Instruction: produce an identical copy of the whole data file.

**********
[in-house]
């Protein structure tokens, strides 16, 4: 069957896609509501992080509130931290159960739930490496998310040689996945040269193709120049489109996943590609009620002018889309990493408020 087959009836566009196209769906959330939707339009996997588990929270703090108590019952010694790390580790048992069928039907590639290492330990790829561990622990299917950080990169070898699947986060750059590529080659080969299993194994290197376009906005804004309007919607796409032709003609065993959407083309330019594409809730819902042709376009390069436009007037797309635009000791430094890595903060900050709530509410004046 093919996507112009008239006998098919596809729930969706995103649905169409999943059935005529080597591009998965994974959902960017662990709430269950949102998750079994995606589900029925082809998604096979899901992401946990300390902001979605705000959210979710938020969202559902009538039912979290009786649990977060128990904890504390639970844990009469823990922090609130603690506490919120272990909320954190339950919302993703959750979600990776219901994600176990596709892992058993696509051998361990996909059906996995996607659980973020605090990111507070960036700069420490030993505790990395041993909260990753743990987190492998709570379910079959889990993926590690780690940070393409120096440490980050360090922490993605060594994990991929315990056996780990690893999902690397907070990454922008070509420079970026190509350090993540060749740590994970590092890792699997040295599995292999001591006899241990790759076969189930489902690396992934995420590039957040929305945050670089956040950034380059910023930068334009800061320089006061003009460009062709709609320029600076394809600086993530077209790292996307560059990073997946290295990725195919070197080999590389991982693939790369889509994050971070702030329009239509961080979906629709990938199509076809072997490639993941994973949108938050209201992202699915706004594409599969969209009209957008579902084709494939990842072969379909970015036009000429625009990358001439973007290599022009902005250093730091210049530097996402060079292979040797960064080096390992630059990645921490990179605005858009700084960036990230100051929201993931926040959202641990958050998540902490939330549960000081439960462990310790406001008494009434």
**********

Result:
[in-house]
């Protein structure tokens, strides 16, 4: 069957896609509501992080509130931290159960739930490496998310040689996945040269193709120049489109996943590609009620002018889309990493408020 087959009836566009196209769906959330939707339009996997588990929270703090108590019952010694790390580790048992069928039907590639290492330990790829561990622990299917950080990169070898699947986060750059590529080659080969299993194994290197376009906005804004309007919607796409032709003609065993959407083309330019594409809730819902042709376009390069436009007037797309635009000791430094890595903060900050709530509410004046 093919996507112009008239006998098919596809729930969706995103649905169409999943059935005529080597591009998965994974959902960017662990709430269950949102998750079994995606589900029925082809998604096979899901992401946990300390902001979605705000959210979710938020969202559902009538039912979290009786649990977060128990904890504390639970844990009469823990922090609130603690506490919120272990909320954190339950919302993703959750979600990776219901994600176990596709892992058993696509051998361990996909059906996995996607659980973020605090990111507070960036700069420490030993505790990395041993909260990753743990987190492998709570379910079959889990993926590690780690940070393409120096440490980050360090922490993605060594994990991929315990056996780990690893999902690397907070990454922008070509420079970026190509350090993540060749740590994970590092890792699997040295599995292999001591006899241990790759076969189930489902690396992934995420590039957040929305945050670089956040950034380059910023930068334009800061320089006061003009460009062709709609320029600076394809600086993530077209790292996307560059990073997946290295990725195919070197080999590389991982693939790369889509994050971070702030329009239509961080979906629709990938199509076809072997490639993941994973949108938050209201992202699915706004594409599969969209009209957008579902084709494939990842072969379909970015036009000429625009990358001439973007290599022009902005250093730091210049530097996402060079292979040797960064080096390992630059990645921490990179605005858009700084960036990230100051929201993931926040959202641990958050998540902490939330549960000081439960462990310790406001008494009434």